Olga Malinkina, Consumer Research Director, The Nielsen Company, Russia
Since the start of the Russian free market more than 20 years ago, car owners have been changing over their cars with greater frequency. Russian car owners today hold on to their vehicles an average of three or four years before purchasing a new one. In 2011, Nielsen projects almost 50% of automobile owners in the largest Russian cities will be looking to purchase new cars.
In a recent Nielsen online survey, car owners from Russia’s largest cities cited practical reasons such as wanting a safer or better equipped car when considering an automobile change. But while sensible reasons dominate, there is evidence that less practical motives are driving forces as well. The Nielsen study showed there are signs the Russian consumer market is recovering and that discretionary spending like car purchases is expected to grow. The research reveals an increasing importance placed on emotional motivation—one in five car owners say they want to change a car because they are ‘bored’ with the current one.
Price is Paramount
While Russians are feeling confident in the stability of their personal finances—two in three expect the state of their finances to remain the same or improve over the next 12 months—there is caution. One-third of those planning a car change in the next three years are prepared to spend conservatively by choosing lower-priced brands, more economical models, and basic packaging. Consumers cite the growth of car prices in Russia and increased interest rates as factors.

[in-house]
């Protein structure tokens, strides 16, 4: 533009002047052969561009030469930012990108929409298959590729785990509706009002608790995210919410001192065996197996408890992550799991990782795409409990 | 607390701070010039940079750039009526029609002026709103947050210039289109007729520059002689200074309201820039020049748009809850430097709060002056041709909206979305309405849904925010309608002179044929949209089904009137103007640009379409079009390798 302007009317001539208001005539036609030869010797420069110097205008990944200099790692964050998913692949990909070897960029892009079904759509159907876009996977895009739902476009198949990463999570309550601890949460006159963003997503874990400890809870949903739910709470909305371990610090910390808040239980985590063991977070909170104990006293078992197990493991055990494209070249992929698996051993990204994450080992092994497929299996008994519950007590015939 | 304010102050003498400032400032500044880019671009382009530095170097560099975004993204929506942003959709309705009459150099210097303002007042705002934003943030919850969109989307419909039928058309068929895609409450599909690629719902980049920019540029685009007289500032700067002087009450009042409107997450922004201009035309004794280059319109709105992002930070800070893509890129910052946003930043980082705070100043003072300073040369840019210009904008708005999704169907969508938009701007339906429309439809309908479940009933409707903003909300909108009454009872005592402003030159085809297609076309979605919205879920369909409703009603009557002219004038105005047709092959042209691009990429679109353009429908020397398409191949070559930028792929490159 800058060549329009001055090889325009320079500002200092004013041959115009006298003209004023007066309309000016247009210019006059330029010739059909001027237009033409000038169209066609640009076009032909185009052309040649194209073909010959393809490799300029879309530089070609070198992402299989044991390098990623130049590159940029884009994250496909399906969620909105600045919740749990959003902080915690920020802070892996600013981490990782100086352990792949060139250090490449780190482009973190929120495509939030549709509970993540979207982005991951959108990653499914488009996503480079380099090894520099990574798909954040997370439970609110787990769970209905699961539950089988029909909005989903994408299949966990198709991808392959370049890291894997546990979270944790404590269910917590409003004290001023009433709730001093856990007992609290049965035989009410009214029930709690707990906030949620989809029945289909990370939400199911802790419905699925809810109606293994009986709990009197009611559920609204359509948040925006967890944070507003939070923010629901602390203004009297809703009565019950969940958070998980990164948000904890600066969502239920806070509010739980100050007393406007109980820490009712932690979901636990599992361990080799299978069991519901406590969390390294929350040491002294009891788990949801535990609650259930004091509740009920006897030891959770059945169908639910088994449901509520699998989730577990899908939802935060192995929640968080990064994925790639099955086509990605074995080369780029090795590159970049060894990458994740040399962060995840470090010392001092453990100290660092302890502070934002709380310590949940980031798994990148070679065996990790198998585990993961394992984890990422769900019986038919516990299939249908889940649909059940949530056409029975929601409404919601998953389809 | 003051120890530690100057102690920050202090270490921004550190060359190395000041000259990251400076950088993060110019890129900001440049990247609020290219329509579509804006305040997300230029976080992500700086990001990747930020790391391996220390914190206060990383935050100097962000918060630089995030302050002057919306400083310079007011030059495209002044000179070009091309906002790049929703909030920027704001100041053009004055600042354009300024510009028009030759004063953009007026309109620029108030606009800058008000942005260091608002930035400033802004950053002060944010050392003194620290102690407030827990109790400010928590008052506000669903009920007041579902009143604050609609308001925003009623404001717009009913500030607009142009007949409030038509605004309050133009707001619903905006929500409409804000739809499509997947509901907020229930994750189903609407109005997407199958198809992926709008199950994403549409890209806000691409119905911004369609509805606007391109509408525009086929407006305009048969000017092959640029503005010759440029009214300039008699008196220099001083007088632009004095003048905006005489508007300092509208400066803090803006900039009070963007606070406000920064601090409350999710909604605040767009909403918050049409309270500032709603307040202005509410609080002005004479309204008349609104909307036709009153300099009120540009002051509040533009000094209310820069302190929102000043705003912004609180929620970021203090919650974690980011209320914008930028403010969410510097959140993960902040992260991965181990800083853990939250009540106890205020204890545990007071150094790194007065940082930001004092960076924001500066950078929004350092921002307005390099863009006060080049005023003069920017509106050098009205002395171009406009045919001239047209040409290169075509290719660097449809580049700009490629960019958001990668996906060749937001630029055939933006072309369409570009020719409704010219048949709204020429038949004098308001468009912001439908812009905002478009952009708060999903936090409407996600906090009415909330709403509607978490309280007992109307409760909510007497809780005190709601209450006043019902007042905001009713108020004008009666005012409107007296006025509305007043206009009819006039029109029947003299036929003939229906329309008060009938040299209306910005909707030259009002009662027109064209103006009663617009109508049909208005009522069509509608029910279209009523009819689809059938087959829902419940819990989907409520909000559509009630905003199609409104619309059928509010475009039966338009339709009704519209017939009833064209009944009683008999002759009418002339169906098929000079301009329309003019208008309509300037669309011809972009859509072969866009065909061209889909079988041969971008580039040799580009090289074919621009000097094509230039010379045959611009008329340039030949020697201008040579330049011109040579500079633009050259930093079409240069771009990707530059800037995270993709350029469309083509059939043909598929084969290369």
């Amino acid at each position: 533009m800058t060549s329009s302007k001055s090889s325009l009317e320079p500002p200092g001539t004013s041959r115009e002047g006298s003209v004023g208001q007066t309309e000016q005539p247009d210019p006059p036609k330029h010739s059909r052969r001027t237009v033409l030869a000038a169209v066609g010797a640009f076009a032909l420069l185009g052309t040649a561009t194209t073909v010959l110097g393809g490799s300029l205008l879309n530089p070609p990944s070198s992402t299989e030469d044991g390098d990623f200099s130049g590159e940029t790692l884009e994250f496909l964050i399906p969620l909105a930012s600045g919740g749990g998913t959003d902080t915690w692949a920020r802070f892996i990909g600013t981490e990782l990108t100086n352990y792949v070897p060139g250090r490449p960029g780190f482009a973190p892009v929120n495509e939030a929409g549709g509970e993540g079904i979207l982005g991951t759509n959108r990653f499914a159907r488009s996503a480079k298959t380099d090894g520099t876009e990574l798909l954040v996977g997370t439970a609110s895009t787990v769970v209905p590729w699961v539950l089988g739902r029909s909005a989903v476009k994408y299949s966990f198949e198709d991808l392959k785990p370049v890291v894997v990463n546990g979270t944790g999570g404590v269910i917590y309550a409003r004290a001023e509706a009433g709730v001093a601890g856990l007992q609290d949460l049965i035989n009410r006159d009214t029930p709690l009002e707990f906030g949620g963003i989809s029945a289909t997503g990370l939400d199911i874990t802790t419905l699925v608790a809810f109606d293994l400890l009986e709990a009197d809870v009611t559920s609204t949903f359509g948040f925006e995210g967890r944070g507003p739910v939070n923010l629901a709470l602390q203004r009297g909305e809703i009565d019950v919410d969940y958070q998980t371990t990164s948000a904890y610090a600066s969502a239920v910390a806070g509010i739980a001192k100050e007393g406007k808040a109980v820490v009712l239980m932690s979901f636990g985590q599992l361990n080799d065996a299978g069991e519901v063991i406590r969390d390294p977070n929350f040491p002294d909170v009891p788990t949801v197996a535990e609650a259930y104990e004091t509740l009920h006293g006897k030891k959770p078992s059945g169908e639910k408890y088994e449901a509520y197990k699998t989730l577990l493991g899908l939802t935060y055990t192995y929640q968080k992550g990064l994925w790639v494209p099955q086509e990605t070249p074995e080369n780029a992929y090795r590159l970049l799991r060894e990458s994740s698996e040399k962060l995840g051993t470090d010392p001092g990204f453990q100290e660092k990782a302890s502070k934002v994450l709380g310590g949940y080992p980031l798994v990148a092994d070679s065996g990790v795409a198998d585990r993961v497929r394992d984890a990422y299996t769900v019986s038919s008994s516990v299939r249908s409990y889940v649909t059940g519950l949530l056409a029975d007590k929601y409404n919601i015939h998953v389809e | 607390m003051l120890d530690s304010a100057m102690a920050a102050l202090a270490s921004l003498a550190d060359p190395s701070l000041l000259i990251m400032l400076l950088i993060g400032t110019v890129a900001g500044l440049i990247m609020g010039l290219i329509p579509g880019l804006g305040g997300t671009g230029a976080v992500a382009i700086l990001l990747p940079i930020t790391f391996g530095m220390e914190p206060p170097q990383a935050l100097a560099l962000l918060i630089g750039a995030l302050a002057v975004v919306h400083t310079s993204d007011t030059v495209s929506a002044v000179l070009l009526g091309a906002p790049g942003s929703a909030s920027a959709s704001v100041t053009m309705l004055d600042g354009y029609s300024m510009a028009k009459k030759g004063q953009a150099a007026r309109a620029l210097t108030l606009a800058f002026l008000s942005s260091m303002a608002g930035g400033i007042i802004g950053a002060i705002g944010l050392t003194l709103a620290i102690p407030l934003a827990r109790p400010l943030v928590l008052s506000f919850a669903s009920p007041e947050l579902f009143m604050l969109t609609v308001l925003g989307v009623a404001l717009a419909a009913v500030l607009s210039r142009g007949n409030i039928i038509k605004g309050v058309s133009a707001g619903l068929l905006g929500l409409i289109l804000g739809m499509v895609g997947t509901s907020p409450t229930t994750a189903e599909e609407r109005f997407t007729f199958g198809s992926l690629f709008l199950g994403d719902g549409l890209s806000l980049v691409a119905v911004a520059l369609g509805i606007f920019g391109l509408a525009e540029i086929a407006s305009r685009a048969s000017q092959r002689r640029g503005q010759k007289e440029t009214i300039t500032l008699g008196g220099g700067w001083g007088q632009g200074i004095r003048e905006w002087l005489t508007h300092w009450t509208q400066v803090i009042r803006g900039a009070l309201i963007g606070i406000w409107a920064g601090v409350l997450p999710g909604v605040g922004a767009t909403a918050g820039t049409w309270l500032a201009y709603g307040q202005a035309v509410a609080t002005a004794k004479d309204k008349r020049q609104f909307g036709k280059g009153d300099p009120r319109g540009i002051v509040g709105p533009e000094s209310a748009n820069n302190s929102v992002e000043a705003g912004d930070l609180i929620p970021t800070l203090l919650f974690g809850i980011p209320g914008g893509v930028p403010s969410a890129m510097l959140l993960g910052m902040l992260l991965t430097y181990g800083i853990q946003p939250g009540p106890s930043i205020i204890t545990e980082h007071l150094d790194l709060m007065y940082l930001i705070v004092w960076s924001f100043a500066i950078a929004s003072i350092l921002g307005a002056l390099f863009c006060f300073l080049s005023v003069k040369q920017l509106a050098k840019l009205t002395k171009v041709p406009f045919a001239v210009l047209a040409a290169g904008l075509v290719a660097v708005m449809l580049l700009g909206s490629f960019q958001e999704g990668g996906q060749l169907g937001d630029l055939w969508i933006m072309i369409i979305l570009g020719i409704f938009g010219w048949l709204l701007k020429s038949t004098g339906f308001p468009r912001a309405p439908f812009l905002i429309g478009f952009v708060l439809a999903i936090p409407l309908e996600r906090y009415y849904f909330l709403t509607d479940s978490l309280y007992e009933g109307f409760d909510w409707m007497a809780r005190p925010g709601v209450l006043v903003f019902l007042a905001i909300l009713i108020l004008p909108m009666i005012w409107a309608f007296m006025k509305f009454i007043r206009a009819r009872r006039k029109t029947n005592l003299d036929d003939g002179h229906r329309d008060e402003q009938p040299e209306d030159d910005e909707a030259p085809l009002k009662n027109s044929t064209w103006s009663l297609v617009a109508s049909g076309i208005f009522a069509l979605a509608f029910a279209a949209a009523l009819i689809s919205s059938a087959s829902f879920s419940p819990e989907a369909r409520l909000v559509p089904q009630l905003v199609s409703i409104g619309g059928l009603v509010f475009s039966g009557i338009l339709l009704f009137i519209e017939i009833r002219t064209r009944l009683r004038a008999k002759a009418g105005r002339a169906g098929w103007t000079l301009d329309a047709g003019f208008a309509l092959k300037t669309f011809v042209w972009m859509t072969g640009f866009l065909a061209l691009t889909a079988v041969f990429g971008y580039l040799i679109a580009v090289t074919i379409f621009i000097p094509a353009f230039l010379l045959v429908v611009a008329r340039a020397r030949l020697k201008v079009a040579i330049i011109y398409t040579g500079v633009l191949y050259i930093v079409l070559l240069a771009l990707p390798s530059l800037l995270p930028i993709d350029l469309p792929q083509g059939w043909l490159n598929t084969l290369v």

Russian car owners plan to fund a vehicle purchase mostly through loans. Loan demand is expected to grow in the very near future—44% of those planning to buy a car in the next 12 months intend to use a loan; and both large, well-known financial institutions and small banks will have an equal crack at winning consumer attention. However, receiving a loan from a recognized bank is less of a priority than securing a loan with the most benefits. Options like early payoff without penalty and simple, clear credit terms are favored by consumers.
The Russian government’s recently launched subsidy program to encourage sales of Russian-produced cars received a lukewarm reaction—only 15% said they are interested. But 37% of consumers are ready to use the trade-in option offered by auto dealers.
Car dealers have an opportunity to better educate prospective buyers about trade-in options. Sparse or unclear information about the service and its benefits was cited by 15% of consumers who said they do not have enough information to make an informed choice. The majority of skeptics believe they would make more money selling their cars directly.
The continuing uncertainty in the stability of the national economy and the current high rate terms of loans make one in three potential buyers moderate their appetites to avoid risking the family budget. A reduction of loan rates and the active promotion of alternative car sales programs would likely provide a timely solution to help car owners receive what they want without breaking the bank.